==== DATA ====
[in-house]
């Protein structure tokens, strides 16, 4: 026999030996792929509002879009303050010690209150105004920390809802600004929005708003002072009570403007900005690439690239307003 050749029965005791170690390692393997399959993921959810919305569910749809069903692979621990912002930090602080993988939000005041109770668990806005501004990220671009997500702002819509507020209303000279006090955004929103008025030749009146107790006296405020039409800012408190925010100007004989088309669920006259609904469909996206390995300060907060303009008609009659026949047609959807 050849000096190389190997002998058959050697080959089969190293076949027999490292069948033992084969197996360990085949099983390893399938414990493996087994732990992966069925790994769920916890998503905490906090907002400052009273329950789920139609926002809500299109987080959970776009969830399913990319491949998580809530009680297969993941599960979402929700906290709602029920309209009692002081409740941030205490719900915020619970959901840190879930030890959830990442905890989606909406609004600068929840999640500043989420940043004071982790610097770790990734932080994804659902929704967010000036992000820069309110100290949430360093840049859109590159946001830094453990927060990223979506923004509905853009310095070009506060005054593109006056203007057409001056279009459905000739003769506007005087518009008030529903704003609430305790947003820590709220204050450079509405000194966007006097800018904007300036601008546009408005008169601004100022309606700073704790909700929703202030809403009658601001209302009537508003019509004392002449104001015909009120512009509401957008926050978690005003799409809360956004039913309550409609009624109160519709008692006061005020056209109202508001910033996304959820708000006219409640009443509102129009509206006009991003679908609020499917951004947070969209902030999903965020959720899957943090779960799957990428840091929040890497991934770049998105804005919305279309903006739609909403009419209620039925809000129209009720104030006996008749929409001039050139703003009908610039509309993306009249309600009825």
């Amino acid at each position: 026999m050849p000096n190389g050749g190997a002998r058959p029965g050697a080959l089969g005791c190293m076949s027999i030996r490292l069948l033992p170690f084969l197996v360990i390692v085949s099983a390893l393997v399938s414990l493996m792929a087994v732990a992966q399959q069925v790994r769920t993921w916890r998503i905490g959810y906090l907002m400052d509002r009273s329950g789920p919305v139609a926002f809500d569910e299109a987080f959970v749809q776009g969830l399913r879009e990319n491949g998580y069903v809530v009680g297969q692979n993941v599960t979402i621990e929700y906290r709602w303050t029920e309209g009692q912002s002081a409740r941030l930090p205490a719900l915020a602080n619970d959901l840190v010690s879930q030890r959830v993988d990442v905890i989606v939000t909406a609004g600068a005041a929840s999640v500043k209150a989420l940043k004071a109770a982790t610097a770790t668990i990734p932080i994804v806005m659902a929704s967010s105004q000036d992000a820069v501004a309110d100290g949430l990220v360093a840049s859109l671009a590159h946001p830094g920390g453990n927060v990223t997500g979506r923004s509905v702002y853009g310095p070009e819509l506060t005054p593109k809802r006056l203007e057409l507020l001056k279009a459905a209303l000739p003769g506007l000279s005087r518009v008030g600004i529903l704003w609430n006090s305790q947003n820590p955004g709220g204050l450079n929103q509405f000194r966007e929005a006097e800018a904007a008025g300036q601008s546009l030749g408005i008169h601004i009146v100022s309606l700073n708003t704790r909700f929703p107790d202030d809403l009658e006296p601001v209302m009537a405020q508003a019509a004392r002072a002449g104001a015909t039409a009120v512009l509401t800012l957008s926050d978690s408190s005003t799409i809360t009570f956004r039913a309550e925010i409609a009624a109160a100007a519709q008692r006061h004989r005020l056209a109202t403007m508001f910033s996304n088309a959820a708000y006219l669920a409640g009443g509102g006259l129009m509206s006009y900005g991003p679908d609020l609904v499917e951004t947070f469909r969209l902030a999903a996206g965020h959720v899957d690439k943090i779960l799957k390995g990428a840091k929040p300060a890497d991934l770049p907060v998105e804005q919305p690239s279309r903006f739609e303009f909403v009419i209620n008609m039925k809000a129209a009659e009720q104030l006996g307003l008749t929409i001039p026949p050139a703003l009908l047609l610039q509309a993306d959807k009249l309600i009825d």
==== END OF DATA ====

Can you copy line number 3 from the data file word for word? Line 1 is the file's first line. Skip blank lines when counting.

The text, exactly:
């Amino acid at each position: 026999m050849p000096n190389g050749g190997a002998r058959p029965g050697a080959l089969g005791c190293m076949s027999i030996r490292l069948l033992p170690f084969l197996v360990i390692v085949s099983a390893l393997v399938s414990l493996m792929a087994v732990a992966q399959q069925v790994r769920t993921w916890r998503i905490g959810y906090l907002m400052d509002r009273s329950g789920p919305v139609a926002f809500d569910e299109a987080f959970v749809q776009g969830l399913r879009e990319n491949g998580y069903v809530v009680g297969q692979n993941v599960t979402i621990e929700y906290r709602w303050t029920e309209g009692q912002s002081a409740r941030l930090p205490a719900l915020a602080n619970d959901l840190v010690s879930q030890r959830v993988d990442v905890i989606v939000t909406a609004g600068a005041a929840s999640v500043k209150a989420l940043k004071a109770a982790t610097a770790t668990i990734p932080i994804v806005m659902a929704s967010s105004q000036d992000a820069v501004a309110d100290g949430l990220v360093a840049s859109l671009a590159h946001p830094g920390g453990n927060v990223t997500g979506r923004s509905v702002y853009g310095p070009e819509l506060t005054p593109k809802r006056l203007e057409l507020l001056k279009a459905a209303l000739p003769g506007l000279s005087r518009v008030g600004i529903l704003w609430n006090s305790q947003n820590p955004g709220g204050l450079n929103q509405f000194r966007e929005a006097e800018a904007a008025g300036q601008s546009l030749g408005i008169h601004i009146v100022s309606l700073n708003t704790r909700f929703p107790d202030d809403l009658e006296p601001v209302m009537a405020q508003a019509a004392r002072a002449g104001a015909t039409a009120v512009l509401t800012l957008s926050d978690s408190s005003t799409i809360t009570f956004r039913a309550e925010i409609a009624a109160a100007a519709q008692r006061h004989r005020l056209a109202t403007m508001f910033s996304n088309a959820a708000y006219l669920a409640g009443g509102g006259l129009m509206s006009y900005g991003p679908d609020l609904v499917e951004t947070f469909r969209l902030a999903a996206g965020h959720v899957d690439k943090i779960l799957k390995g990428a840091k929040p300060a890497d991934l770049p907060v998105e804005q919305p690239s279309r903006f739609e303009f909403v009419i209620n008609m039925k809000a129209a009659e009720q104030l006996g307003l008749t929409i001039p026949p050139a703003l009908l047609l610039q509309a993306d959807k009249l309600i009825d």